California's Underground Economy

November 19, 2009 12:00:00 AM PST
California's unemployment rate is hovering around 12% ... and in many Valley communities ... It's much higher. The lack of jobs has many going underground, just to put food on the table.Stocks dive ... unemployment rises ... the housing market crumbles. But the underground economy is thriving.

Jeff Miller with the State License board said, "A lot of homeowners hire unlicensed guys because they do charge cheaper prices. They act in what we call the underground economy."

In California the underground economy is estimated to be a $100-million dollar business. It encompasses many different types of jobs ... including landscaping, construction and even restaurant work. It has different names ... like under the table work ... or cash only. Basically it's off the books ... no taxes ... no insurance ... no licenses ... but according to the Fresno County District Attorney's Office ... it brings big problems.

Edith Treviso said, "There's a lot of frustration from the legitimate contractors that are out there trying to make money."

Tom De Lany has been a landscape contractor for more than 30 years and owns All Commercial Landscape Service in Fresno. He has about 100 employees who do commercial maintenance for cities, apartments and shopping centers. But he says the sudden boom in the underground economy means unfair competition from people not licensed or insured.

"Their bids are half of what ours are. Because they have no overhead because of workman's comp, liability insurance, federal withholding, that type of thing and its impossible to compete with," said De Lany.

DA investigators held a sting in Fresno County in October targeting unlicensed contractors. It is illegal for them to bid on jobs over $500.00 ... 27 people were arrested.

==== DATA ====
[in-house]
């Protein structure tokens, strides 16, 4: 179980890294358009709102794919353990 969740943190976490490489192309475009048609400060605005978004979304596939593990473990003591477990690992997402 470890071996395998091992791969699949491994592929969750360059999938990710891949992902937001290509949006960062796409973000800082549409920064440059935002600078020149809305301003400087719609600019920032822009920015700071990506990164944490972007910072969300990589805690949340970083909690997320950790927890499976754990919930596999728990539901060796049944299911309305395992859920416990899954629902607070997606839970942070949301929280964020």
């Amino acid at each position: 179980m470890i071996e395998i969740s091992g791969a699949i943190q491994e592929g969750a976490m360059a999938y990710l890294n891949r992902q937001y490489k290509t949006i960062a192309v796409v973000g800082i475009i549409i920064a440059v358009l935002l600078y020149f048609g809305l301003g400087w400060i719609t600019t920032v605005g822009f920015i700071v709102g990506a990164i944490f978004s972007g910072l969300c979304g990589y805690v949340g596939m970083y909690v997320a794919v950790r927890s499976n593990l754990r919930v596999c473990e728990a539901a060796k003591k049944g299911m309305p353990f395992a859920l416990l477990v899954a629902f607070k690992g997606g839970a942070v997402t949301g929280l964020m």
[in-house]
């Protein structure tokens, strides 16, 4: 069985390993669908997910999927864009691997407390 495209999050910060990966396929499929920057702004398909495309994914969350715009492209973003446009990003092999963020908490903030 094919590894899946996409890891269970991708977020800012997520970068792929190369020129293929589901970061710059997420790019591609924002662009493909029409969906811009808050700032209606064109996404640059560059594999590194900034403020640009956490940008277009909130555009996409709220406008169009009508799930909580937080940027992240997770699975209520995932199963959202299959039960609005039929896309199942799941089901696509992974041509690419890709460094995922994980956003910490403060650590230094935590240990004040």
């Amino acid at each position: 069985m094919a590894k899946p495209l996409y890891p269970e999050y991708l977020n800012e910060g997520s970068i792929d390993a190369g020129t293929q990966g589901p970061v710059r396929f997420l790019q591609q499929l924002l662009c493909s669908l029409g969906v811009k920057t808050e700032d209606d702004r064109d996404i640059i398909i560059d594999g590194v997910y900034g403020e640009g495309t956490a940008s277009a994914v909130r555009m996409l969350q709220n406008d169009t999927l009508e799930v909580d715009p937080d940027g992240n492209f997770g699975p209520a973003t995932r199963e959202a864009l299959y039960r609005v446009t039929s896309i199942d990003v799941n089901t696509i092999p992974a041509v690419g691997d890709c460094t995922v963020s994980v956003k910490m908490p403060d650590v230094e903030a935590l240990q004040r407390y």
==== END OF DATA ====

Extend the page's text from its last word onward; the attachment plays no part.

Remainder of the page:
Investigators say unlicensed contractors put homeowners at risk. They may not be qualified to do the jobs they bid on ... and could do more damage to your property. If they're injured at your house ... you could be liable for their injuries and hospital bills.

Chief District Attorney John Savrnoch said, "Its tough enough to survive as a homeowner without getting ripped off by an unlicensed contractor."

But what about the unlicensed contractors? Many worked legally for a company with a contractor's license when the housing boom went bust. They're now left with no jobs and not many options.

A man we interviewed ... who does not want to be identified. He was a custom Tiler for 25 years but has been unemployed for more than a year. He is angry that hardworking, skilled people like him are being targeted by authorities during these tough times.

Alex an unemployed worker shared his opinion, "Maybe start going after something else that's illegal instead of unlicensed contractors because everyone's trying to make a living right now, and it's hard to do. A lot of people are out of work and it's terrible."


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